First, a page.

Israeli Founder Signs Million Dollar Deal with Walmart

in Economy & Innovation

After seven months of negotiation, Yael Vizel, Founder of Zeekit, finally closed the deal to sell her company to Walmart, the largest American retailer, for $200 million. While Walmart, with over 2.5 million employees, wasn’t the only massive conglomerate that offered to buy, Vizel chose their offer, as it was most beneficial to the company. “All of our company’s employees were hired by Walmart, the company is staying in Israel and it’s becoming a base for a very large technological development center, under my leadership.”

Photo Credit: Screenshot, Zeekit

One of the few Israeli women to make such a high-level exit, Vizel fronts her company for its quality technology using artificial intelligence and visual computer learning to allow consumers to try on clothes in their virtual dressing room. While many investors dubbed Zeekit a ‘fashion’ app, the capacity and value it holds are clear and growing, especially post-COVID. 

In fact, the company’s business began to soar only weeks into the spread of the pandemic given the immediate turn to online shopping. After three months, Macy’s, a client of the company, said that using Zeekit increased their online sales by 43% with 100% no returns. 

“If up until then, physical stores accounted for 80 percent of the budget, and 20 percent went to online commerce, the proportions changed thanks to the coronavirus. The pandemic was also an opportunity for businesses to expand the scale of their online sales, where profit margins are higher than in physical stores that have to be maintained. Now people are continuing to buy online in higher volume than they did before. The shake-up caused by the virus made it possible for many businesses to expand their sales infrastructure and to enjoy two active sales channels.”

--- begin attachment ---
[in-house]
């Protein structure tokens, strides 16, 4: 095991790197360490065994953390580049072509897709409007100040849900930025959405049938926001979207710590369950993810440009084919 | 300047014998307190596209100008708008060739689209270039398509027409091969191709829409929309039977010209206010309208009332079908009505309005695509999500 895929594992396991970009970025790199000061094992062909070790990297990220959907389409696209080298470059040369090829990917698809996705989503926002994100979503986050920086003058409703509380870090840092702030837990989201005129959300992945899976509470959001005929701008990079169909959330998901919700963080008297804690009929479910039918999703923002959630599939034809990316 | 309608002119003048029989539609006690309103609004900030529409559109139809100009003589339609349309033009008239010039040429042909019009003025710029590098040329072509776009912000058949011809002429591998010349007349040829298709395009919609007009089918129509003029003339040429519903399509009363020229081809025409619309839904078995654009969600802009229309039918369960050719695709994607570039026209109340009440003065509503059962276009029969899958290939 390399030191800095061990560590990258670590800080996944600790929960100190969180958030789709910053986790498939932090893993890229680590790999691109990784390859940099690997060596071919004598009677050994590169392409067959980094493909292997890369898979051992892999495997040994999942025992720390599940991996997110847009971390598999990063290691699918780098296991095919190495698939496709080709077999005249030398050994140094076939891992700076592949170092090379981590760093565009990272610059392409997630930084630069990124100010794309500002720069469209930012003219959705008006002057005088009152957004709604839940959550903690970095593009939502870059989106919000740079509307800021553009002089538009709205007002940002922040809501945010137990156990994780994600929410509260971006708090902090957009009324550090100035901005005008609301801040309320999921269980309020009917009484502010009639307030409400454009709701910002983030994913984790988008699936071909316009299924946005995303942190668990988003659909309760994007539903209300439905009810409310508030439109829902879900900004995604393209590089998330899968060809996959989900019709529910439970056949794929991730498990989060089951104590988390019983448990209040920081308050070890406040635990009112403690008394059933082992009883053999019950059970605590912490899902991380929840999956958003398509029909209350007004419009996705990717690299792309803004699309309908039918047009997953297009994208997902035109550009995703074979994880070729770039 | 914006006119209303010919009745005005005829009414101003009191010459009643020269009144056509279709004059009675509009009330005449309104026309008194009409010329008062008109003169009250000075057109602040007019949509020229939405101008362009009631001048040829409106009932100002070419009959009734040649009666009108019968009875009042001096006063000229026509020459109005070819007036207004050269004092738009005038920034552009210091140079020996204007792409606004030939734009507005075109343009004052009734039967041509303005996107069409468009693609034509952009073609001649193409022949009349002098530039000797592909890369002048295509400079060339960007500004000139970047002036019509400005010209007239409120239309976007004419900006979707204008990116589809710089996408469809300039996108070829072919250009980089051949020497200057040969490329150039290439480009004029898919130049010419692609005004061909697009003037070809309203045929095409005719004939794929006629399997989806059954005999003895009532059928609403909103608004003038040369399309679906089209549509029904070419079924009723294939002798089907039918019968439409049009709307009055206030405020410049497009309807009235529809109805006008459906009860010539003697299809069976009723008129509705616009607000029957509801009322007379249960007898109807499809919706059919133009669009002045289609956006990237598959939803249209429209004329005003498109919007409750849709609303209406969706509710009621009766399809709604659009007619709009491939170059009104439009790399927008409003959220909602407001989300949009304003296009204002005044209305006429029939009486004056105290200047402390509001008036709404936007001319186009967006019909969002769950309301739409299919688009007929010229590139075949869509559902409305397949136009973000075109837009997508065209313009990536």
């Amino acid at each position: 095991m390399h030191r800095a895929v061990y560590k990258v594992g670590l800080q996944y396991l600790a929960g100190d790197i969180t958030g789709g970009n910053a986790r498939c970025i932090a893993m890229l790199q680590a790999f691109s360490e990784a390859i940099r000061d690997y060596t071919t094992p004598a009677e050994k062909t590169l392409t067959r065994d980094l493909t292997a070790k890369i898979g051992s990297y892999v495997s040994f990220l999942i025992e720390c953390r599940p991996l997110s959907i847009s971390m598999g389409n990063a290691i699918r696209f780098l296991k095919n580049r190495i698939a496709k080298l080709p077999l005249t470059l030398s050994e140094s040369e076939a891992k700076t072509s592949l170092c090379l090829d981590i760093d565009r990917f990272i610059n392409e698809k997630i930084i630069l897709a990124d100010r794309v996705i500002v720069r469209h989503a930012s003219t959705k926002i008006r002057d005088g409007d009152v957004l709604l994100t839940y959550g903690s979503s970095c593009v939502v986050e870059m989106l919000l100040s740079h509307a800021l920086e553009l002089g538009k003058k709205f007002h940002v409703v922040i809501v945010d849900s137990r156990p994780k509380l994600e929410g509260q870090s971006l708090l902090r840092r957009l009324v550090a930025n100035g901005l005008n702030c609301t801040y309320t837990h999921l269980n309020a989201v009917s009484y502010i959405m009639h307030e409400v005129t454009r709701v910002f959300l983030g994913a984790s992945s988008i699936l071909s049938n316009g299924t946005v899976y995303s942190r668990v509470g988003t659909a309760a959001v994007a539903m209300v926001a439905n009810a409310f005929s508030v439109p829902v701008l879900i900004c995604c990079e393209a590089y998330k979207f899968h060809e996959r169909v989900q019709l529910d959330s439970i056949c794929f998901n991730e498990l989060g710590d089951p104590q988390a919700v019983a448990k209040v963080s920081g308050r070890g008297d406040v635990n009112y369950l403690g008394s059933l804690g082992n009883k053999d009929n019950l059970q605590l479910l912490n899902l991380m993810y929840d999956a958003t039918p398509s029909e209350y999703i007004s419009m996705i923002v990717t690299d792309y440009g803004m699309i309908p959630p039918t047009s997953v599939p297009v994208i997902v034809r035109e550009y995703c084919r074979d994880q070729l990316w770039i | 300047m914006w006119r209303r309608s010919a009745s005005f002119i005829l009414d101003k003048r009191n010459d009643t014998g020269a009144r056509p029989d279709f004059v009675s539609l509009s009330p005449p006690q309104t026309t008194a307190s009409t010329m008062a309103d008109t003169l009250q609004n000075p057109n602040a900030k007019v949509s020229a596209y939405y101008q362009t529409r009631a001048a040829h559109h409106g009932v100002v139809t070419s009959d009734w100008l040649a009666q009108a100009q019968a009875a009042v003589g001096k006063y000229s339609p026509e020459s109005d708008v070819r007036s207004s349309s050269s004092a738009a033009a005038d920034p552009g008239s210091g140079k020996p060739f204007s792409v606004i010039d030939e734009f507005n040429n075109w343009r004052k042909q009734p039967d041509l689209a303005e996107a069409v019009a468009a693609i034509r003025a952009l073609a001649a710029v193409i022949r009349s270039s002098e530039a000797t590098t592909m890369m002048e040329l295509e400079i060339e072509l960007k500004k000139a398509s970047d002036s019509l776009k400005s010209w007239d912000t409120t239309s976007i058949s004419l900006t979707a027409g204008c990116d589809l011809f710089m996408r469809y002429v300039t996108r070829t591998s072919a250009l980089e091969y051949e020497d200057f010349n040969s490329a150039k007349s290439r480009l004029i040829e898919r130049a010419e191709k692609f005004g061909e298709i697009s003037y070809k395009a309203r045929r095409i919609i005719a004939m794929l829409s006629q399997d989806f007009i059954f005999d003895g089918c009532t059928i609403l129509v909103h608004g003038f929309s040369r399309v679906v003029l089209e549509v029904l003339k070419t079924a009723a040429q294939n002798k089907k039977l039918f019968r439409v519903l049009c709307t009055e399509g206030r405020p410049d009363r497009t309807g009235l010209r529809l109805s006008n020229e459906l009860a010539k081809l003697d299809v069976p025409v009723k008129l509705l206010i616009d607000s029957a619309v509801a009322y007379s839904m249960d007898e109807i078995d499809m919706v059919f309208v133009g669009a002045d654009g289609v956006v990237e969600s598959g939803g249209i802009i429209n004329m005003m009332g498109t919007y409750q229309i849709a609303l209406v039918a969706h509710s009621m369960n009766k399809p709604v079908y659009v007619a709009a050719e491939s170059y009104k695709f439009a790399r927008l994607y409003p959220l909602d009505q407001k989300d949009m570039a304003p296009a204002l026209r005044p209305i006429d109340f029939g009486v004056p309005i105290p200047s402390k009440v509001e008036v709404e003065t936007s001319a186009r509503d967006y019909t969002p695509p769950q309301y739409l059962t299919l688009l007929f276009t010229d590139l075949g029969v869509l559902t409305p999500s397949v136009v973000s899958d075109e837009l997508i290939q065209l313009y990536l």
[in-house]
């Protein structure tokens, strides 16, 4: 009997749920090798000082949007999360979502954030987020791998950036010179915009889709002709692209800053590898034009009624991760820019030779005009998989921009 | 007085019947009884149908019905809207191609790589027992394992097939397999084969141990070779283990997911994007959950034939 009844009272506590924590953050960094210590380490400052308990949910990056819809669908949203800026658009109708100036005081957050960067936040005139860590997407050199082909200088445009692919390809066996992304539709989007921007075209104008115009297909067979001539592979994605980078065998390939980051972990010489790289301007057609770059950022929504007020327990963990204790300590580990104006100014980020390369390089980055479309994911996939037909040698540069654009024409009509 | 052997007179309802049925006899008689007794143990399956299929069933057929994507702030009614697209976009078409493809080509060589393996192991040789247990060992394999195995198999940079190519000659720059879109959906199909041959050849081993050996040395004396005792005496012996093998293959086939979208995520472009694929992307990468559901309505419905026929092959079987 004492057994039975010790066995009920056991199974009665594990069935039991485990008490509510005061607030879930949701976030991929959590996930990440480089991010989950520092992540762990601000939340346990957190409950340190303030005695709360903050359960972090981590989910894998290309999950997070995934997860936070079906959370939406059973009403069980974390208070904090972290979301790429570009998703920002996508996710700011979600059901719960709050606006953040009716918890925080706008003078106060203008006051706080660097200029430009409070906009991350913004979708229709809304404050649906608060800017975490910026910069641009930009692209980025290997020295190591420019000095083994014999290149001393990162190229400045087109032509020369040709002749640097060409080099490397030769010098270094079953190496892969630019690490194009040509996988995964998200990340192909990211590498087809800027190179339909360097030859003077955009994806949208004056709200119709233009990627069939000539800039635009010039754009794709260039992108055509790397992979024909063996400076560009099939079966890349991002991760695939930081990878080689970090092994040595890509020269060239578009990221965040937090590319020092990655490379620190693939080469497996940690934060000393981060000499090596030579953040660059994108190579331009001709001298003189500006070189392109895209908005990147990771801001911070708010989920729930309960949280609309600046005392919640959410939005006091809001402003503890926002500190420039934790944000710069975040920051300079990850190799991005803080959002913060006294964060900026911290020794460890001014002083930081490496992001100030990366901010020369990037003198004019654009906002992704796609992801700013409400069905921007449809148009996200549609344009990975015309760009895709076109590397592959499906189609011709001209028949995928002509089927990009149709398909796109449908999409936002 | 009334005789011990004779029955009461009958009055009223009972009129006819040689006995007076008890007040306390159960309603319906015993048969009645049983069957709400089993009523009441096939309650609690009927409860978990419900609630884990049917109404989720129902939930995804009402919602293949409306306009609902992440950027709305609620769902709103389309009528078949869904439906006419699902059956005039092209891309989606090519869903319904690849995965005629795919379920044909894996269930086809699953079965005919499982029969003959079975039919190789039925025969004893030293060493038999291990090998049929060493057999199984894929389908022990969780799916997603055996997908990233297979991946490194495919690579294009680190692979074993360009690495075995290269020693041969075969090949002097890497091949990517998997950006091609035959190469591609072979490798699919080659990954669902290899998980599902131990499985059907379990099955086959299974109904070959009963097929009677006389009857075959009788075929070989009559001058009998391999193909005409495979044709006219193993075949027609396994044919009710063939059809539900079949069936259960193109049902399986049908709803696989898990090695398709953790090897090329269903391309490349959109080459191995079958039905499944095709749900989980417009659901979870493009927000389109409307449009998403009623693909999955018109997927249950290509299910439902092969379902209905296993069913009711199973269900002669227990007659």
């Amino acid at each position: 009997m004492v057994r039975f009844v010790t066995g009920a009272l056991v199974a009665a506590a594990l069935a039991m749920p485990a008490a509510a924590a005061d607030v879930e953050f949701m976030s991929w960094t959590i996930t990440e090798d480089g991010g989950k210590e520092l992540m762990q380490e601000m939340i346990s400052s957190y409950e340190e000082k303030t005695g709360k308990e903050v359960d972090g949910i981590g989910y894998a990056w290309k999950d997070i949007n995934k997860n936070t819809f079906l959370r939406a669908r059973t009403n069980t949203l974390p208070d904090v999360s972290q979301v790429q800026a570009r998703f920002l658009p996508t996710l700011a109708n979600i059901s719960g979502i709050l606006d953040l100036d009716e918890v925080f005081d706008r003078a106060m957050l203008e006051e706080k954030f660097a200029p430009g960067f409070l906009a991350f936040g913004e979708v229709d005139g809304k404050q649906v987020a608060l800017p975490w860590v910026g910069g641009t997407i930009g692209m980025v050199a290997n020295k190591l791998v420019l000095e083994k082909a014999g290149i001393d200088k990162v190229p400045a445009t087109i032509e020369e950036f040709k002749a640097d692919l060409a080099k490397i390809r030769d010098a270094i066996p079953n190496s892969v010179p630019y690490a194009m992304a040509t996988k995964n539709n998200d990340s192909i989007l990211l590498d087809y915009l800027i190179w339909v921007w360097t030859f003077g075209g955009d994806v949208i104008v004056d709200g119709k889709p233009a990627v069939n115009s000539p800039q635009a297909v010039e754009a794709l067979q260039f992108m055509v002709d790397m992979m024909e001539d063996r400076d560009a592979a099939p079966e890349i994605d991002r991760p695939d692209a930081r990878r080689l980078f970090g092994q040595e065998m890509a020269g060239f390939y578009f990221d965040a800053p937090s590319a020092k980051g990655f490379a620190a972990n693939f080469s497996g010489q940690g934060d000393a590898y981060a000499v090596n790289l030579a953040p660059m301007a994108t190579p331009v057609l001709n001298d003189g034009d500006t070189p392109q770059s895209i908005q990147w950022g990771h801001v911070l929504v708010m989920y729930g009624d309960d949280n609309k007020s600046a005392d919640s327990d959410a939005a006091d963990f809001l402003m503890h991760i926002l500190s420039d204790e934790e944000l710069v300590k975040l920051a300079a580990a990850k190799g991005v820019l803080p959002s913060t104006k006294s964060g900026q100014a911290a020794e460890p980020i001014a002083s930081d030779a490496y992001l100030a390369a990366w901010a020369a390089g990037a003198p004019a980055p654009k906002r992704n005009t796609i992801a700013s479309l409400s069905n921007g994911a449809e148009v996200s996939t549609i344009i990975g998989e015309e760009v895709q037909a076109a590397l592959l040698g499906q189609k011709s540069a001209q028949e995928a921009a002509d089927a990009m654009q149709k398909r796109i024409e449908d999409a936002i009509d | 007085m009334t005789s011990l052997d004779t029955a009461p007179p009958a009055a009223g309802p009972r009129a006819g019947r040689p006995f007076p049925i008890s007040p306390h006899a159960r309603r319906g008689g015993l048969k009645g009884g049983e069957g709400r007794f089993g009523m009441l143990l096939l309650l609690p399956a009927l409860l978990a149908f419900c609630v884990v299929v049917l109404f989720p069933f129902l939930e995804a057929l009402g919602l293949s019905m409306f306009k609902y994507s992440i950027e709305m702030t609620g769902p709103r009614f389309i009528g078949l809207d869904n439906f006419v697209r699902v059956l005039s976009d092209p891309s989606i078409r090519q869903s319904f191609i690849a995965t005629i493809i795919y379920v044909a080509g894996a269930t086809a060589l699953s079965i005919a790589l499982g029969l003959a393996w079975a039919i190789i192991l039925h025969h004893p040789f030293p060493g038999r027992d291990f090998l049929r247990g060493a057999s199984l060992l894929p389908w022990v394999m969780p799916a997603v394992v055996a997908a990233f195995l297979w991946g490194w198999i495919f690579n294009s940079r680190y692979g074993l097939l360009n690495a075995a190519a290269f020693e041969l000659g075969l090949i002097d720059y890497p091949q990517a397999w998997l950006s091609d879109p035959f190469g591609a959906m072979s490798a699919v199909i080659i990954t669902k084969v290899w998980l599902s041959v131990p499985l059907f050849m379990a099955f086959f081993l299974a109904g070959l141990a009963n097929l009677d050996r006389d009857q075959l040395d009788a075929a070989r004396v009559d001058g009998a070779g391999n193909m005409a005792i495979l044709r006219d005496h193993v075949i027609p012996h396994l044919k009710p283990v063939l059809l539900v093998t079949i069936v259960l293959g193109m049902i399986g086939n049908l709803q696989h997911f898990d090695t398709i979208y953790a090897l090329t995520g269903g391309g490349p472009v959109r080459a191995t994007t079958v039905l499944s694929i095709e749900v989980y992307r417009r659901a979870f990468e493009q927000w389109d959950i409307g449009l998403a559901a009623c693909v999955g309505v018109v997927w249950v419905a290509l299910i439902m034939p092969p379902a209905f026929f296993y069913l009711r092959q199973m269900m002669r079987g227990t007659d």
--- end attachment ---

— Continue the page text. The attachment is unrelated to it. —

Walmart had been a client of the company as well and understood there were changes ahead, quickly making an offer along with a slew of other interested parties. While often “fashion” based companies are considered low-tech, and not cybertech, Vizel had bigger things to deal with. During the exit process, she also gave birth, taking two weeks of maternity leave and otherwise, staying focused on the long-term game for herself and the 40 employees who were along for her journey. The day the agreement was finalized, was the start of the uprising conflict. 

While the challenges don’t seem to stop, neither does Vizel. From her elite engineering unit to an international multi-million dollar exit, Vizel remains humble and ready for whatever comes next. 

Based in the startup city of Tel Aviv, Zo Flamenbaum is a writer and social entrepreneur who dedicates her time to mission-driven projects that empower connection between the many diverse layers of our world. In 2014, she founded School of Shine as a value-based educational space for women who are tired of the ‘default life’ and crave personal freedom through self-expression for more purposeful living.

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